Open Access

Pre-emptive antibiotic therapy to reduce ventilator-associated pneumonia: “thinking outside the box”

  • Donald E. Craven1, 4Email author,
  • Jana Hudcova2, 4,
  • Yuxiu Lei3,
  • Kathleen A. Craven5 and
  • Ahsan Waqas6
Critical Care201620:300

https://doi.org/10.1186/s13054-016-1472-5

Published: 29 September 2016

The original article was published in Critical Care 2016 20:169

Abstract

Mechanically ventilated, intubated patients are at increased risk for tracheal colonization with bacterial pathogens that may progress to heavy bacterial colonization, ventilator-associated tracheobronchitis (VAT), and/or ventilator-associated pneumonia (VAP). Previous studies report that 10 to 30 % of patients with VAT progress to VAP, resulting in increased morbidity and significant acute and chronic healthcare costs. Several natural history studies, randomized, controlled trials, and a meta-analysis have reported antibiotic treatment for VAT can reduce VAP, ventilator days, length of intensive care unit (ICU) stay, and patient morbidity and mortality. We discuss early diagnostic criteria, etiologic agents, and benefits of initiating, early, appropriate intravenous or aerosolized antibiotic(s) to treat VAT and reduce VAP, to improve patient outcomes by reducing lung damage, length of ICU stay, and healthcare costs.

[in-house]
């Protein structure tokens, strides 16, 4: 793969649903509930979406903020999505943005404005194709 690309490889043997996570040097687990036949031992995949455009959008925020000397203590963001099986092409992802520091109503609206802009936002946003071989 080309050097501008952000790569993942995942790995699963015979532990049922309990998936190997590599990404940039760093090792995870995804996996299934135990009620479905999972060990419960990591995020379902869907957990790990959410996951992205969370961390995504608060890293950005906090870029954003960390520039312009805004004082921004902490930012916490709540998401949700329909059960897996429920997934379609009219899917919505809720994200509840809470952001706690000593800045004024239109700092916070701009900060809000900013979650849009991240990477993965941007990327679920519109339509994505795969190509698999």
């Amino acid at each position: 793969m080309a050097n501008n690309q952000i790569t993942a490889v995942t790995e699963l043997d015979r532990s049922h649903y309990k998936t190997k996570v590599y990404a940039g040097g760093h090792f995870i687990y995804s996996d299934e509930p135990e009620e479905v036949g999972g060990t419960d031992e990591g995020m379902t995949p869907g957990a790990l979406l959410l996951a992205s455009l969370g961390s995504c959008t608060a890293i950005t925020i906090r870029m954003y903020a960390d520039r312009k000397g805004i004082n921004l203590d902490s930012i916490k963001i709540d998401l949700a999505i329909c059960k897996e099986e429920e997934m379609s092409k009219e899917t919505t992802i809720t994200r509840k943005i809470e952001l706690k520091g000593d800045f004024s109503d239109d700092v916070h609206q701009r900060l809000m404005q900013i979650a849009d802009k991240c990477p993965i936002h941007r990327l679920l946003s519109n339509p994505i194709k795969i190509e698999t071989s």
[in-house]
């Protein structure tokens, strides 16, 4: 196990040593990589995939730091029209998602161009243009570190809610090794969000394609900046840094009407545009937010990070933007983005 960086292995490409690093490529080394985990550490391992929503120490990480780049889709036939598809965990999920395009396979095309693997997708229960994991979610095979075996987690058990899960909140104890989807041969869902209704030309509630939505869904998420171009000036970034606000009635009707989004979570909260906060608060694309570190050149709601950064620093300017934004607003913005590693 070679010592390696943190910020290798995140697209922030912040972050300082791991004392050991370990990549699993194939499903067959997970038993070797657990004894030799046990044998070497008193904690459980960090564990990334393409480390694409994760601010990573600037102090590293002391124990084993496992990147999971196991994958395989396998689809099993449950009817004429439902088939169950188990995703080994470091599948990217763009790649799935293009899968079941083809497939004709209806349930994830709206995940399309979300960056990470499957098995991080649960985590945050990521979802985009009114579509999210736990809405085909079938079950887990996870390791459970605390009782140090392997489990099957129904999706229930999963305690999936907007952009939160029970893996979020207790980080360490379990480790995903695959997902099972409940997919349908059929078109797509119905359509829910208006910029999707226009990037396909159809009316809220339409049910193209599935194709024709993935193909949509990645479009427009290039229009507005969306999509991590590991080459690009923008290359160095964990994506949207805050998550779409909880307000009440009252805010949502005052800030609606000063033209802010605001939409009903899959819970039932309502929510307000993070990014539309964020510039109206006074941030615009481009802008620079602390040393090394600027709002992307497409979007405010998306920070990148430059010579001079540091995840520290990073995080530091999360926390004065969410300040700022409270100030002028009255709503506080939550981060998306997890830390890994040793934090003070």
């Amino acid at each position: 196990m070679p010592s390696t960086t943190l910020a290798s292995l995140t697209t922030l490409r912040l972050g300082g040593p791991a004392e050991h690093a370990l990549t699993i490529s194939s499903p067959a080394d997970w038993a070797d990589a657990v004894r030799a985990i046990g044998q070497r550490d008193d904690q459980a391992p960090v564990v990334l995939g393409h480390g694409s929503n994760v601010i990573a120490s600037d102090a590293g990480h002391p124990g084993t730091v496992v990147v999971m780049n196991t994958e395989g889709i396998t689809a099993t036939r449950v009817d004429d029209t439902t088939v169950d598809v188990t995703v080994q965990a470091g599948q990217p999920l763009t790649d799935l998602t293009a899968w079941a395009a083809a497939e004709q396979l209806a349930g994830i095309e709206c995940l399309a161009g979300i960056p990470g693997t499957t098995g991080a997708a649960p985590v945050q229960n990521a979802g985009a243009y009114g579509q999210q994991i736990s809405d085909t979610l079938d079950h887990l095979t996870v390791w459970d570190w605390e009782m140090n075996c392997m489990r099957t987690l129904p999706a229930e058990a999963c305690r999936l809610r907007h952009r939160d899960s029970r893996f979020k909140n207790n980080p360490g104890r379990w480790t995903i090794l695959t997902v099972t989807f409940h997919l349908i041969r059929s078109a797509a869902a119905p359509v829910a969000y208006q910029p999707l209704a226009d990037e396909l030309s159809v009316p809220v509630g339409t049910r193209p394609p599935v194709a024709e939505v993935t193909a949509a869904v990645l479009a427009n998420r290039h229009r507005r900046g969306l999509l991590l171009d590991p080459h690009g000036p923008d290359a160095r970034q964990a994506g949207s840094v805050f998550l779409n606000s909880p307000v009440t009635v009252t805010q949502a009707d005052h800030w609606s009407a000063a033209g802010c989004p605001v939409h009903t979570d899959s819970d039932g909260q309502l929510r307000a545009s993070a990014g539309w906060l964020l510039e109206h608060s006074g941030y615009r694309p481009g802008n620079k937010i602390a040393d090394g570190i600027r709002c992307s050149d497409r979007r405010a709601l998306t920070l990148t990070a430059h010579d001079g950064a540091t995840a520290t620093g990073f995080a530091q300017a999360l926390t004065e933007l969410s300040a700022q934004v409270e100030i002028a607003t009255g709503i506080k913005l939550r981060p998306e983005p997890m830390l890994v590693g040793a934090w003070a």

Keywords

Ventilator-associated respiratory infection (VARI) Ventilator-associated tracheobronchitis (VAT) Ventilator-associated pneumonia (VAP) Bacterial pathogen virulence Antibiotic sensitivity Use of early appropriate antibiotic therapy VAP prevention Patient outcomes Morbidity Mortality and healthcare costs

Background

Ventilator-associated respiratory infections (VARI) often begin with bacterial colonization that may progress to include ventilator-associated tracheobronchitis (VAT) and ventilator-associated pneumonia (VAP) diagnosed after 48 h of intubation [110]. VAT and VAP have similar clinical signs of fever, leukocytosis, purulent secretions, and positive bacterial cultures, except VAP requires a new infiltrate on chest radiograph. Rates of progression from VAT to VAP range between 7 and 30 % [37]. VAP mortality rates are 20 to 50 % with healthcare costs of $20,000 to $40,000 per patient. Inappropriate antibiotic therapy for VAP increases patient mortality (p = 0.001), hospital mortality (p < 0.0001), ventilator days (16 versus 7, p < 0.0005), intensive care unit (ICU) days (14 versus 8, p = 0.02), and hospital days (42 versus 28, p = 0.04) [4].